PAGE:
Author: Degiovanni, A.
Paper Title Page
MOPWA059 Beam Emittance Measurements and Beam Transport Optimization at the Clatterbridge Cancer Centre 810
  • T. Cybulski, O. Karamyshev, C.P. Welsch
    Cockcroft Institute, Warrington, Cheshire, United Kingdom
  • A. Degiovanni
    TERA, Novara, Italy
  • A. Kacperek, B. Marsland, I. Taylor, A. Wray
    The Douglas Cyclotron, The Clatterbridge Cancer Centre NHS Foundation Trust, Wirral, United Kingdom
  • O. Karamyshev, C.P. Welsch
    The University of Liverpool, Liverpool, United Kingdom
  Funding: Cockcroft Institute, Daresbury, Warrington, WA4 4AD, United Kingdom University of Liverpool, Liverpool, United Kingdom
The QUASAR Group is preparing tests of the high energy physics LHCb VELO detector as a non–invasive online dose monitor at the 60 MeV proton therapy beam at the Clatterbridge Cancer Centre (CCC), UK. The proposed method relies on the cross-correlation between the beam halo signal as measured by VELO and the dose delivered to the patient, linked via the absolute intensity of the beam. In order to estimate the expected halo signal and the total beam intensity, studies into proton beam transport through the whole CCC beam line have been carried out. This required the measurement of beam emittance at several positions of the beam delivery system. Quadrupole scans have been realized using a CsI (Tl) scintillating screen in combination with an 8 bit, 13 Mpixel CCD camera. In this contribution, results from measurements are presented and include a discussion of the effects from dispersion in the beam. Experimental data are compared against earlier measurements performed in 1998 and are used as a basis for suggestions targeting an overall optimization of beam transport at CCC.
* Assessing the Suitability of a Medical Cyclotron as an Injector for an Energy Upgrade, J. A. Clarke et all , CLRC Daresbury Laboratory, Warrington, UK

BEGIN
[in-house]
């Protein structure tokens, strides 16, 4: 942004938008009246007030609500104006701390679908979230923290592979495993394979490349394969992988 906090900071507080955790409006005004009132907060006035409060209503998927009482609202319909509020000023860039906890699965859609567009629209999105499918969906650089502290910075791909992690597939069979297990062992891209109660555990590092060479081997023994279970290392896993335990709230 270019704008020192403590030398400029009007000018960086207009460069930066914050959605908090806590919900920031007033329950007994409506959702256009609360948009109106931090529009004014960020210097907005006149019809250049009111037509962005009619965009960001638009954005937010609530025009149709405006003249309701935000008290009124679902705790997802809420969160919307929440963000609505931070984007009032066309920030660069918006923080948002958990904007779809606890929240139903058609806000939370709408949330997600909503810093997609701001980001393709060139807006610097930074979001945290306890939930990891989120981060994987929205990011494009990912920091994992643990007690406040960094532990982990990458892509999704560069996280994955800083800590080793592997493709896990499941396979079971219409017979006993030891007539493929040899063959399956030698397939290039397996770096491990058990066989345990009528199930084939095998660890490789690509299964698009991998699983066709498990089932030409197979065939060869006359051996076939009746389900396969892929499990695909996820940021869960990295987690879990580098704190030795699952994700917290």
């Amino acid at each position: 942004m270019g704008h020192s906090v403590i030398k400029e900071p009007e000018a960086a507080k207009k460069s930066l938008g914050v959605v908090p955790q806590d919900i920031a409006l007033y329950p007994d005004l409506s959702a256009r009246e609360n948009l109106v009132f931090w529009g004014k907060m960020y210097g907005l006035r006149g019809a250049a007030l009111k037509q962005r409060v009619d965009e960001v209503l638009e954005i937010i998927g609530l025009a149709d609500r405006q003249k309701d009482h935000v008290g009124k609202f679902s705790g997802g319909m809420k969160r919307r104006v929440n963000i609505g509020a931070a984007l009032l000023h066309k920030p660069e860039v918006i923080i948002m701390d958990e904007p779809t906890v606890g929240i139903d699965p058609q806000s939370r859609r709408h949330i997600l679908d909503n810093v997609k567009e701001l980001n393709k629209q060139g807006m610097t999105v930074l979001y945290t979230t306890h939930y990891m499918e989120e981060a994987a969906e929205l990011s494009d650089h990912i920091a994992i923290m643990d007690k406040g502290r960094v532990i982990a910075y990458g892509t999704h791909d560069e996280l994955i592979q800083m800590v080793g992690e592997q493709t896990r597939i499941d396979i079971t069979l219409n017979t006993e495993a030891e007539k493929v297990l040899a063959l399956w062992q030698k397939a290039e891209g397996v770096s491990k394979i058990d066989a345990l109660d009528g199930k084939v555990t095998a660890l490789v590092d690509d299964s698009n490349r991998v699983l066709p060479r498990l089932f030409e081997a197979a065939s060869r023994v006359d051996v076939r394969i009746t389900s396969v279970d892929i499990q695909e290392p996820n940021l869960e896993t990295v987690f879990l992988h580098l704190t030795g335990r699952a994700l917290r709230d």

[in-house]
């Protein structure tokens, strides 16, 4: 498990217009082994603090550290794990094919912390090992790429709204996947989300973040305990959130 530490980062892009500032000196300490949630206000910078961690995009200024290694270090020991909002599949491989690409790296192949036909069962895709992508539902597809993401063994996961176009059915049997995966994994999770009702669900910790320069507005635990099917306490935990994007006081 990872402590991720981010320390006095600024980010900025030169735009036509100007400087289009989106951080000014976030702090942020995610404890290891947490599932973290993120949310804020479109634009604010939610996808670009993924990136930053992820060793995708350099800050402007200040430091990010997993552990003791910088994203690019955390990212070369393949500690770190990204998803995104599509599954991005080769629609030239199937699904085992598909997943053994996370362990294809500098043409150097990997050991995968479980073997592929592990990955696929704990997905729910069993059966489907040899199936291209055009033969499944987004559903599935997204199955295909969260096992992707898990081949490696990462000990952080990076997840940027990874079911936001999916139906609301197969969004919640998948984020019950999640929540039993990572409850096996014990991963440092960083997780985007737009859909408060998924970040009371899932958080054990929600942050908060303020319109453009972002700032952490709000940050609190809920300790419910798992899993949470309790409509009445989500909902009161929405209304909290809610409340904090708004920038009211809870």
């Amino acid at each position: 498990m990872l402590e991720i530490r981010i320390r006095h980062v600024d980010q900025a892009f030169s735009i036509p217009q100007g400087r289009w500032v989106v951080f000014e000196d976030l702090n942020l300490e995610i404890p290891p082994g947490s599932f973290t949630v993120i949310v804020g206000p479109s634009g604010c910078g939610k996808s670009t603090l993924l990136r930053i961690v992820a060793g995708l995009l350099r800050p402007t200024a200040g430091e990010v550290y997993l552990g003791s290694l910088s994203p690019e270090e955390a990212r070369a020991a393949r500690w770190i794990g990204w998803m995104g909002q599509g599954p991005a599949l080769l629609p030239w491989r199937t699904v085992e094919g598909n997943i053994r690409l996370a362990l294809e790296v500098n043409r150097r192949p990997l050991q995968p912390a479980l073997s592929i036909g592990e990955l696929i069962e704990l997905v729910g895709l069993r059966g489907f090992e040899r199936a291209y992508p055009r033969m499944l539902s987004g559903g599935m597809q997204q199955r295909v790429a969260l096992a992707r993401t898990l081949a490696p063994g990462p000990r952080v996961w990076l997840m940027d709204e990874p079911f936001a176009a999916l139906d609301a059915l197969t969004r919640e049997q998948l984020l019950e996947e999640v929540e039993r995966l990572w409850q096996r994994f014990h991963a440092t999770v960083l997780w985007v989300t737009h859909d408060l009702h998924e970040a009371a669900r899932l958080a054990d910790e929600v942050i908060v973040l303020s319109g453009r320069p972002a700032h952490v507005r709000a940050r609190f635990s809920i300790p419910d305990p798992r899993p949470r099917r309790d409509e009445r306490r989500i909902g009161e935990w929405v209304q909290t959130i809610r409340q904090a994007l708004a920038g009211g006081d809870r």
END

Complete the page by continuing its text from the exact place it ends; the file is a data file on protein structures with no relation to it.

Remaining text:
THPWA008 Design of a Fast-cycling High-gradient Rotating Linac for Protontherapy 3642
  • A. Degiovanni, U. Amaldi, D. Bergesio, C. Cuccagna, A. Lo Moro, P. Magagnin, P. Riboni, V. Rizzoglio
    TERA, Novara, Italy
  General interest has been shown over the last years for the development of single room facilities serving a population of about 2 million people for proton cancer therapy. Compact machines are needed to accelerate proton beams of few nanoamperes up to 230 MeV. In this framework the project TULIP (Turning LInac for Protontherapy), patented by TERA Foundation, foresees a linac mounted on a rotating gantry used as a booster for protons previously accelerated by a cyclotron. The linac is composed of modular units powered by independently controlled klystrons. The RF power transmission is made possible by high power rotating joints developed in collaboration with CLIC group. The final beam energy can be varied in steps of few MeV from pulse to pulse by amplitude and/or phase modulation of the klystron signals, making possible the implementation of active spot scanning technique with tumor multi-painting. The present paper provides the main characteristics of TULIP, describing the different choices for the linac design parameters together with the structural design of the supporting gantry and of the final beam line.